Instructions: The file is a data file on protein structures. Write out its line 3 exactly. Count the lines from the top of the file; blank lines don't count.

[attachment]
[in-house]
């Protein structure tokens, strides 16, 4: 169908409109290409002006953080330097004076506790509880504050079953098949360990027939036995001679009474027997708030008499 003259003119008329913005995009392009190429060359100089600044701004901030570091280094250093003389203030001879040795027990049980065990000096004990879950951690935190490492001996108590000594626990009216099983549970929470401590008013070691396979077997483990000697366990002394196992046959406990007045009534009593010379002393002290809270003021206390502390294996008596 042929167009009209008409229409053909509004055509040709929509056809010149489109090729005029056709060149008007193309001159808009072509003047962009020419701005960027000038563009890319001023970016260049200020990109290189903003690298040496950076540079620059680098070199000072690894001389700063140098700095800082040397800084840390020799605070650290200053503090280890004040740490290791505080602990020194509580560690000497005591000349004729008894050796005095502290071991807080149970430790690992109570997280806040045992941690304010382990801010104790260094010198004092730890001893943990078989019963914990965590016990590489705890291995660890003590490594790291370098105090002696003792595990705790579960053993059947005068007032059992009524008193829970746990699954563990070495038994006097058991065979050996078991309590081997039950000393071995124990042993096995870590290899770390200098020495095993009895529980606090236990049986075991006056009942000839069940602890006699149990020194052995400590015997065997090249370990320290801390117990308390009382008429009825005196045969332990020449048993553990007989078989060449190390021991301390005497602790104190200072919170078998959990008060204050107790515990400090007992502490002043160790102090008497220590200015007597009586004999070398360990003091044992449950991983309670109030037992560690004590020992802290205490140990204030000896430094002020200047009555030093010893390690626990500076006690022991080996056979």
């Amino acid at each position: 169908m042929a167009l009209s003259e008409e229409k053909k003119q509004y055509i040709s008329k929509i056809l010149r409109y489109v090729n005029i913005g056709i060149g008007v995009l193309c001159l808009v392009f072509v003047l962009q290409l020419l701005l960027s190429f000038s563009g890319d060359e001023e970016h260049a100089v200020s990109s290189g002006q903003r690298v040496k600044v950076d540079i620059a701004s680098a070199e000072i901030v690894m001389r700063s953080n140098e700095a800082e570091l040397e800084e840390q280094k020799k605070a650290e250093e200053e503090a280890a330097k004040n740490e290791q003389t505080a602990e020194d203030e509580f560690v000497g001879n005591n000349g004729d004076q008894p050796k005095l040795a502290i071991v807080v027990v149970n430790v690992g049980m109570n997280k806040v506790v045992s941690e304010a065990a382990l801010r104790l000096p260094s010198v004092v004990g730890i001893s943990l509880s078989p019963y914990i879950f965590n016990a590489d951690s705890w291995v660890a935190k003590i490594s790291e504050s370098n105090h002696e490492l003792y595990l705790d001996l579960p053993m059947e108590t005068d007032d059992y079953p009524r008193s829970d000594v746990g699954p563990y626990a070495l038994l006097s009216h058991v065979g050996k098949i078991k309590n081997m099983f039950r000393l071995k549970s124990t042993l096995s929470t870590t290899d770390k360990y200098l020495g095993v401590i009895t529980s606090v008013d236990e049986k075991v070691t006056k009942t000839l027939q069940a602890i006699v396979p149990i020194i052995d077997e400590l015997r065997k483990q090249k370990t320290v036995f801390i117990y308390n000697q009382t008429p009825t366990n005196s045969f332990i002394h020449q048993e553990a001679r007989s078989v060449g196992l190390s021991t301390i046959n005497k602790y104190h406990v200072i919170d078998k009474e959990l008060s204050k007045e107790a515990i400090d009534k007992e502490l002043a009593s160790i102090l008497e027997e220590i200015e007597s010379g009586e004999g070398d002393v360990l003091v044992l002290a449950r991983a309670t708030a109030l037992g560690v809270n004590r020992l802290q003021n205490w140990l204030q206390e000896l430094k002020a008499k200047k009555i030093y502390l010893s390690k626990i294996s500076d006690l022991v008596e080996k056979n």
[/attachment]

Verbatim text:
């Amino acid at each position: 169908m042929a167009l009209s003259e008409e229409k053909k003119q509004y055509i040709s008329k929509i056809l010149r409109y489109v090729n005029i913005g056709i060149g008007v995009l193309c001159l808009v392009f072509v003047l962009q290409l020419l701005l960027s190429f000038s563009g890319d060359e001023e970016h260049a100089v200020s990109s290189g002006q903003r690298v040496k600044v950076d540079i620059a701004s680098a070199e000072i901030v690894m001389r700063s953080n140098e700095a800082e570091l040397e800084e840390q280094k020799k605070a650290e250093e200053e503090a280890a330097k004040n740490e290791q003389t505080a602990e020194d203030e509580f560690v000497g001879n005591n000349g004729d004076q008894p050796k005095l040795a502290i071991v807080v027990v149970n430790v690992g049980m109570n997280k806040v506790v045992s941690e304010a065990a382990l801010r104790l000096p260094s010198v004092v004990g730890i001893s943990l509880s078989p019963y914990i879950f965590n016990a590489d951690s705890w291995v660890a935190k003590i490594s790291e504050s370098n105090h002696e490492l003792y595990l705790d001996l579960p053993m059947e108590t005068d007032d059992y079953p009524r008193s829970d000594v746990g699954p563990y626990a070495l038994l006097s009216h058991v065979g050996k098949i078991k309590n081997m099983f039950r000393l071995k549970s124990t042993l096995s929470t870590t290899d770390k360990y200098l020495g095993v401590i009895t529980s606090v008013d236990e049986k075991v070691t006056k009942t000839l027939q069940a602890i006699v396979p149990i020194i052995d077997e400590l015997r065997k483990q090249k370990t320290v036995f801390i117990y308390n000697q009382t008429p009825t366990n005196s045969f332990i002394h020449q048993e553990a001679r007989s078989v060449g196992l190390s021991t301390i046959n005497k602790y104190h406990v200072i919170d078998k009474e959990l008060s204050k007045e107790a515990i400090d009534k007992e502490l002043a009593s160790i102090l008497e027997e220590i200015e007597s010379g009586e004999g070398d002393v360990l003091v044992l002290a449950r991983a309670t708030a109030l037992g560690v809270n004590r020992l802290q003021n205490w140990l204030q206390e000896l430094k002020a008499k200047k009555i030093y502390l010893s390690k626990i294996s500076d006690l022991v008596e080996k056979n």